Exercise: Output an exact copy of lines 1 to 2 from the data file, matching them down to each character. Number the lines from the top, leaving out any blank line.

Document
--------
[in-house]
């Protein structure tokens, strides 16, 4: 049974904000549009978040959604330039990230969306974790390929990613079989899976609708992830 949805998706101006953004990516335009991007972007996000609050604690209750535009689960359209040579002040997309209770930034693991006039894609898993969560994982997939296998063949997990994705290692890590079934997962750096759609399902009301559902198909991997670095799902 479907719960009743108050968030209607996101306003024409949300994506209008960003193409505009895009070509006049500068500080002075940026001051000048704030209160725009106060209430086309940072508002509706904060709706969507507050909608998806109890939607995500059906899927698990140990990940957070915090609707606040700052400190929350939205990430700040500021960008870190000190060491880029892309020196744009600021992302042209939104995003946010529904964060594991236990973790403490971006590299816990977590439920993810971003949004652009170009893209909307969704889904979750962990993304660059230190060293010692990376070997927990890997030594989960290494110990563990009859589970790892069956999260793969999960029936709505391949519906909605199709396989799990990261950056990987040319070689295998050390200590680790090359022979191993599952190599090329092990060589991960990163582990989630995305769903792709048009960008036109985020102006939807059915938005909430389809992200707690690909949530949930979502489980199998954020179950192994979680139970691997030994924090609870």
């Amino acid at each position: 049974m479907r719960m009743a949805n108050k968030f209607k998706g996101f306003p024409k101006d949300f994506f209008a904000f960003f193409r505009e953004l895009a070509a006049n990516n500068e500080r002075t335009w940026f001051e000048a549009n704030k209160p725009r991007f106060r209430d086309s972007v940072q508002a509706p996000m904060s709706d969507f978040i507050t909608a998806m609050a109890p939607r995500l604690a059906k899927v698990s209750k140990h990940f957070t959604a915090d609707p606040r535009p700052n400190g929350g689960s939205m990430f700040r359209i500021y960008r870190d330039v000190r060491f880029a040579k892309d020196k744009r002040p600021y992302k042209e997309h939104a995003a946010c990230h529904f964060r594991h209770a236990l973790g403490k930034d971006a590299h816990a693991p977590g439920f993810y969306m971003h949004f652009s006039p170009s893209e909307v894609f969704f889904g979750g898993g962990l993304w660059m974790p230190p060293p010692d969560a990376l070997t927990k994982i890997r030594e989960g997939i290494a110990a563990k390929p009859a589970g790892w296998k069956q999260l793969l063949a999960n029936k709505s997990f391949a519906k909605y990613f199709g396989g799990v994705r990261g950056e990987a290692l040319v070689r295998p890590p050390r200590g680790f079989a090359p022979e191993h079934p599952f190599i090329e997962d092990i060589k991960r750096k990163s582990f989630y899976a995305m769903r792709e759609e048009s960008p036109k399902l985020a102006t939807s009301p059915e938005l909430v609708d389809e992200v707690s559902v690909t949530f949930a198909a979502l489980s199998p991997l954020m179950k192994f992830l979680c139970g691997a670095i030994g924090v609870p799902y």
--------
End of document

[in-house]
């Protein structure tokens, strides 16, 4: 049974904000549009978040959604330039990230969306974790390929990613079989899976609708992830 949805998706101006953004990516335009991007972007996000609050604690209750535009689960359209040579002040997309209770930034693991006039894609898993969560994982997939296998063949997990994705290692890590079934997962750096759609399902009301559902198909991997670095799902 479907719960009743108050968030209607996101306003024409949300994506209008960003193409505009895009070509006049500068500080002075940026001051000048704030209160725009106060209430086309940072508002509706904060709706969507507050909608998806109890939607995500059906899927698990140990990940957070915090609707606040700052400190929350939205990430700040500021960008870190000190060491880029892309020196744009600021992302042209939104995003946010529904964060594991236990973790403490971006590299816990977590439920993810971003949004652009170009893209909307969704889904979750962990993304660059230190060293010692990376070997927990890997030594989960290494110990563990009859589970790892069956999260793969999960029936709505391949519906909605199709396989799990990261950056990987040319070689295998050390200590680790090359022979191993599952190599090329092990060589991960990163582990989630995305769903792709048009960008036109985020102006939807059915938005909430389809992200707690690909949530949930979502489980199998954020179950192994979680139970691997030994924090609870």